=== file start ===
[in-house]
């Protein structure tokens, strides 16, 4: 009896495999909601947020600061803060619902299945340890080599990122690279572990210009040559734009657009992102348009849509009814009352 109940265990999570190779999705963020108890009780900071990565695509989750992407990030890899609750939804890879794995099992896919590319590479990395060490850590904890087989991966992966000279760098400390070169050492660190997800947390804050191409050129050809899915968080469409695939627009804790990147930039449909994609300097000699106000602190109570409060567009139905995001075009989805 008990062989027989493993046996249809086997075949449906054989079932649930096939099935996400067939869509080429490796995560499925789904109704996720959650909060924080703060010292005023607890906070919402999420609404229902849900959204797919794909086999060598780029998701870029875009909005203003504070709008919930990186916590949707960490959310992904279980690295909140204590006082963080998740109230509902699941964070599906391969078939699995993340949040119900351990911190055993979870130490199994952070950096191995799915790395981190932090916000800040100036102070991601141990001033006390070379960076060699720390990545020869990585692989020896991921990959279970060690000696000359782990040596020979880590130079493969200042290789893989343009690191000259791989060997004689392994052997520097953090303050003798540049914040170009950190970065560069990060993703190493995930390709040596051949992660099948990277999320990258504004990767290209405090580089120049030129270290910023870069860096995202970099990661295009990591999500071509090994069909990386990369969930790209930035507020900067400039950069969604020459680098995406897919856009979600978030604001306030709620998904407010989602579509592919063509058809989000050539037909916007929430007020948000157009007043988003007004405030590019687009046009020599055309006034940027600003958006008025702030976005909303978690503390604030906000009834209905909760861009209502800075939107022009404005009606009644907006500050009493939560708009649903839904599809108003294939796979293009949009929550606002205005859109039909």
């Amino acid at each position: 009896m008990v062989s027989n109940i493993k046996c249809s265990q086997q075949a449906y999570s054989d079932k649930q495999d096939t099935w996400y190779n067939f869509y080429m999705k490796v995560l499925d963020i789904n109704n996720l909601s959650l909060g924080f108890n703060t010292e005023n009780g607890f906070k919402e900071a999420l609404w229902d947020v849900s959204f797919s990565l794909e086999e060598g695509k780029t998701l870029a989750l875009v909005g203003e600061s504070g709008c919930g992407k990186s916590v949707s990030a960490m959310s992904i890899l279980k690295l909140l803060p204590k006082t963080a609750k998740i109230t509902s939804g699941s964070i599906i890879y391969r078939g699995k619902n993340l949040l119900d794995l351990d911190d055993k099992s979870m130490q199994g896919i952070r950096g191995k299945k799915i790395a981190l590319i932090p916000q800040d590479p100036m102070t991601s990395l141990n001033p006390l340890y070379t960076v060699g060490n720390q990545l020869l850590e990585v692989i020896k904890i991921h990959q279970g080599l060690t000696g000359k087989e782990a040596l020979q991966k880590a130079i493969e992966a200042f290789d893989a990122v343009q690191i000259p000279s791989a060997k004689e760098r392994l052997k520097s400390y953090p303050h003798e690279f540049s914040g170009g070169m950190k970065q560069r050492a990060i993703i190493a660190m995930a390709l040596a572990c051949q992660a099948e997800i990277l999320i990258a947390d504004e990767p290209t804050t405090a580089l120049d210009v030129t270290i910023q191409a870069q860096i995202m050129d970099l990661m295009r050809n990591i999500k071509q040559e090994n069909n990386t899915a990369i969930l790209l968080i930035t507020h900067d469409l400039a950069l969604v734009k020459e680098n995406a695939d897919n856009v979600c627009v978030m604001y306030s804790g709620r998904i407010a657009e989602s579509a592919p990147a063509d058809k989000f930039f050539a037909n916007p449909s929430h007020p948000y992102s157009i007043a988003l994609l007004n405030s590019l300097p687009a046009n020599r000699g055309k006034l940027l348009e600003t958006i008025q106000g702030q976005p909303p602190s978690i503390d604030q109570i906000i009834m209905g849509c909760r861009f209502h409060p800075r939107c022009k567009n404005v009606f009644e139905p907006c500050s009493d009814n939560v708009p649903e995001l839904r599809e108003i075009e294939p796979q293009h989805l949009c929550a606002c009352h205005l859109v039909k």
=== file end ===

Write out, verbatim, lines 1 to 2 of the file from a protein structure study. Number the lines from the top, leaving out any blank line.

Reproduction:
[in-house]
């Protein structure tokens, strides 16, 4: 009896495999909601947020600061803060619902299945340890080599990122690279572990210009040559734009657009992102348009849509009814009352 109940265990999570190779999705963020108890009780900071990565695509989750992407990030890899609750939804890879794995099992896919590319590479990395060490850590904890087989991966992966000279760098400390070169050492660190997800947390804050191409050129050809899915968080469409695939627009804790990147930039449909994609300097000699106000602190109570409060567009139905995001075009989805 008990062989027989493993046996249809086997075949449906054989079932649930096939099935996400067939869509080429490796995560499925789904109704996720959650909060924080703060010292005023607890906070919402999420609404229902849900959204797919794909086999060598780029998701870029875009909005203003504070709008919930990186916590949707960490959310992904279980690295909140204590006082963080998740109230509902699941964070599906391969078939699995993340949040119900351990911190055993979870130490199994952070950096191995799915790395981190932090916000800040100036102070991601141990001033006390070379960076060699720390990545020869990585692989020896991921990959279970060690000696000359782990040596020979880590130079493969200042290789893989343009690191000259791989060997004689392994052997520097953090303050003798540049914040170009950190970065560069990060993703190493995930390709040596051949992660099948990277999320990258504004990767290209405090580089120049030129270290910023870069860096995202970099990661295009990591999500071509090994069909990386990369969930790209930035507020900067400039950069969604020459680098995406897919856009979600978030604001306030709620998904407010989602579509592919063509058809989000050539037909916007929430007020948000157009007043988003007004405030590019687009046009020599055309006034940027600003958006008025702030976005909303978690503390604030906000009834209905909760861009209502800075939107022009404005009606009644907006500050009493939560708009649903839904599809108003294939796979293009949009929550606002205005859109039909």